Tuesday, June 24, 2014

Exclusive Interview with THE LAST IMPRESARIO Director, Gracie Otto

With The Last Impresario opening in cinemas across Australia this week, director, Gracie Otto took time out of her incredibly busy schedule to have a chat to Movie Critical about the film. Otto, 27, comes from one of the most well known Australian entertainment families which includes father, Barry and half-sister, Miranda. However, she has made a name for herself with her incredible documentary about English producer, Michael White. The film has screened at both the BFI London Film Festival and Sydney Film Festival to positive reviews, and with the opening on the film in Australia on Thursday, Otto is currently travelling around the country participating in a set of Q&A's about the film.

Firstly, congratulations on the success of The Last Impresario! You must be absolutely thrilled with the way people have responded to it!
Yeah! So far the response has been quite positive. I mean, it's always exciting to have your work seen by others and it's now about finding the right audience and about people finding out who Michael is. As we say, he is the most famous person you have never heard of and I think that's true and I think it's great that people are starting to find out about him and learn what an incredible human being he is and career he has had.

So let's go back in time to that party at the Cannes Film Festival four years ago when you first met Michael. He must have been completely in his element in that environment. What was going through your head the first time you met him?
Well, I guess in all honesty when I first met him I didn't think anything of it. You know, I didn't think in four years time there will be a film about him! I had just noticed him at a party I had been at and later I had ended up at his table with a person I had just met who was a friend of a friend of his, it was just one of those things. So I just met him there and I still have the little drink coaster which he wrote his number down on. Well first he gave me his address and I was like, I'd never been to London before except for one day and I had this address which had a weird postcode on it and I was like "Why are you giving me this? Am I going to send you a letter?" and he said "Oh I will give you my mobile!", and I said "You've got a phone?!"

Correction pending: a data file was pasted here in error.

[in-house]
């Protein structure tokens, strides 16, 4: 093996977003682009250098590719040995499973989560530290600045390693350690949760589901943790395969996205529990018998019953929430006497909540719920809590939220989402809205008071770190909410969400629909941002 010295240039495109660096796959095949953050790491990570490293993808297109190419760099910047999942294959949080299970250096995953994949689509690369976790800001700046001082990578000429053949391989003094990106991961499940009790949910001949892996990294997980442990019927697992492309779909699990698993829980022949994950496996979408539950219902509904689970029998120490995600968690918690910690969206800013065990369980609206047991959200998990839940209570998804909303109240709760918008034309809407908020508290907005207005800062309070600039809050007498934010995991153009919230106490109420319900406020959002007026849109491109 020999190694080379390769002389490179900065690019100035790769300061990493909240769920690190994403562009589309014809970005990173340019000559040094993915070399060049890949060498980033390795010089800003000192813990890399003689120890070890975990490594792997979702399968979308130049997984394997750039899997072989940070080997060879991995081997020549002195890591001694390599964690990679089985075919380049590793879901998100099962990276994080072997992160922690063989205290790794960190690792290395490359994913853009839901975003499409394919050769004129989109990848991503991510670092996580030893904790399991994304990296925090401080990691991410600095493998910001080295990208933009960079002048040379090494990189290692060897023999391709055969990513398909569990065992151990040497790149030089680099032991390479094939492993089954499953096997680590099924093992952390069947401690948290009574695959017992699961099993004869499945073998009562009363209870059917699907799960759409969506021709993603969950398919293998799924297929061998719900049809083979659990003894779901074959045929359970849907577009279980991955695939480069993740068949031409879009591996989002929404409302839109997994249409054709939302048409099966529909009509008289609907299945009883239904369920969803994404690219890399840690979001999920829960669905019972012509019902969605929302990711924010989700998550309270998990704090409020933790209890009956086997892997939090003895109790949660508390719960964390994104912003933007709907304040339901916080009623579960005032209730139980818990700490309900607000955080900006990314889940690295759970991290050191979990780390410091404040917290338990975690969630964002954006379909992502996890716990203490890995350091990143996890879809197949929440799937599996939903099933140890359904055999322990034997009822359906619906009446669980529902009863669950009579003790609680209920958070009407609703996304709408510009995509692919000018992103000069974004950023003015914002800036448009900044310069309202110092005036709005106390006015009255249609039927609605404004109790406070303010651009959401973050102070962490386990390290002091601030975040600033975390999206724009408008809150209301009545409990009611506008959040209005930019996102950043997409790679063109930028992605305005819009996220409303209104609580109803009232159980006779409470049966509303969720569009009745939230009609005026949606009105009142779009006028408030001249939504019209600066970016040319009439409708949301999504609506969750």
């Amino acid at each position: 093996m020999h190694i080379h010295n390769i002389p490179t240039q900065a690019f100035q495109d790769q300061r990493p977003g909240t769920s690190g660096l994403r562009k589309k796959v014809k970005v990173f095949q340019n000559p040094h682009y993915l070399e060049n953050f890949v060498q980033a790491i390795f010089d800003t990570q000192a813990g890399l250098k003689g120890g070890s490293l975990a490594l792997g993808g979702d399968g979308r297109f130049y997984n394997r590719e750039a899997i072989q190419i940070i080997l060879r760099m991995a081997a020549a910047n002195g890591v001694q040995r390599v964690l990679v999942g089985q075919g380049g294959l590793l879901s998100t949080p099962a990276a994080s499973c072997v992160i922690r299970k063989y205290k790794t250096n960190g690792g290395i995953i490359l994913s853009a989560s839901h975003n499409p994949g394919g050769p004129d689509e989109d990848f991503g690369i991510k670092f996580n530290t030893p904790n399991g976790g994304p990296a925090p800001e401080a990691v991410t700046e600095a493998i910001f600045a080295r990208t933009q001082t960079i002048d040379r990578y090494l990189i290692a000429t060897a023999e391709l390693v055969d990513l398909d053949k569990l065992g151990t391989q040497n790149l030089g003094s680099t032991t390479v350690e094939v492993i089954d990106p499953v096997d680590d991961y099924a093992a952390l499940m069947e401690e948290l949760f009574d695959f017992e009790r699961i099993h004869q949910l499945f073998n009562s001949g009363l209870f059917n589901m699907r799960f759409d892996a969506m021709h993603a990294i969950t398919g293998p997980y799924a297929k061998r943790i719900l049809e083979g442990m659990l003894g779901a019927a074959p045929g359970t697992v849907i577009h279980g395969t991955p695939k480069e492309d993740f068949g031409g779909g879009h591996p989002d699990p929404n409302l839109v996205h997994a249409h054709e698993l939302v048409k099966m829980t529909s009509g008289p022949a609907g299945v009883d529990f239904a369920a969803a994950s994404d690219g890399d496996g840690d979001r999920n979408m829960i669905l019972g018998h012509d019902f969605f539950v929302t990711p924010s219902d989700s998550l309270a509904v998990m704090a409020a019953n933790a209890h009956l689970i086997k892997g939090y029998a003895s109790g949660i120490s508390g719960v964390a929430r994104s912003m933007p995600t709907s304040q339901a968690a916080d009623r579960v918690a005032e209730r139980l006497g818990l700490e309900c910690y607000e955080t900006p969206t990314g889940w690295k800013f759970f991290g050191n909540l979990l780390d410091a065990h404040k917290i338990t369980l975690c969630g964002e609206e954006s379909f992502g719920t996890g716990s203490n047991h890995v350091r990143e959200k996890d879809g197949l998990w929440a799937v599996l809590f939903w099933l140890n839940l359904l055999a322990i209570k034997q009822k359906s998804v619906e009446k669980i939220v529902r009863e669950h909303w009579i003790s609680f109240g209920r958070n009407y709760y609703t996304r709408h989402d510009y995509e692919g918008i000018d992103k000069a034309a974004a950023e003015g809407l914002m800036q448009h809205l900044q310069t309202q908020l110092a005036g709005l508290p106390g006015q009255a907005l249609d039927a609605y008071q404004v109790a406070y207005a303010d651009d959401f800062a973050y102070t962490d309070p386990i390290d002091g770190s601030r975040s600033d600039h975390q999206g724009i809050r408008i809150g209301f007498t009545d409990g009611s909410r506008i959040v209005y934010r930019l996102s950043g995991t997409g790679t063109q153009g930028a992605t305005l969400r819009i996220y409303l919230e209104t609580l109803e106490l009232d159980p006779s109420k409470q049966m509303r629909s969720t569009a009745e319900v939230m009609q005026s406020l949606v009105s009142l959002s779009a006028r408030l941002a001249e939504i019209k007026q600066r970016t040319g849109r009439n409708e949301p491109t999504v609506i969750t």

He just said "You've got to come and visit me!" and I was like "Yeah, sure!", as you are after you have had five or so drinks! And then the next day I was walking down to a meeting and he called me and I was like "Oh my god! Michael White! That old guy!" How funny that he was actually calling me! I mean, he doesn't talk that much, so I was saying 'Hey! Michael White!" and he said to come to the hotel that night and he barely gave me any details. So I was deciding whether I really wanted to go, but I put a dress on and I remember the first people I saw were Mick Jagger and Loretta Scott, she was so tall and had this beautiful elegant dress on and I thought "Oh my God, I am wearing this little cocktail dress!" I didn't know they were going to this dinner I was going to. Then Michael saw me and was telling me to come through, as all these people with clipboards were saying 'Who are you?" It was about a week before Dennis Hopper died so they were honouring him there.

After such an informal greeting to him, was it actually a shock to find out how popular and famous he really was?
I guess it didn't come until I was making the film. After the week I had spent going to every party and meeting every person with him, I realised that he was obviously quite well respected among celebrities and I knew that he produced The Rocky Horror Picture Show and Monty Python and The Holy Grail. You can say the name to most people and they will know at least one of those productions. Then it wasn't until I went to Sussex. I went to visit him in London because I had never been to London. I went down to visit my family friend, Greta Scacchi and I just told him that I had met this guy named Michael White and she said "He started my career! You have read his book, right?" and I said "No..he has a book?" So she gave me his autobiography and I started reading it. I don't read that many books, but I love autobiographies and I love old Hollywood and the Bette Davis and Ava Gardner era. The fact that he was helping put on these shows and Marilyn Monroe would go and see them. The book got up to the time The Rocky Horror Picture Show finished in 1984, so then I was like "Then what happened?"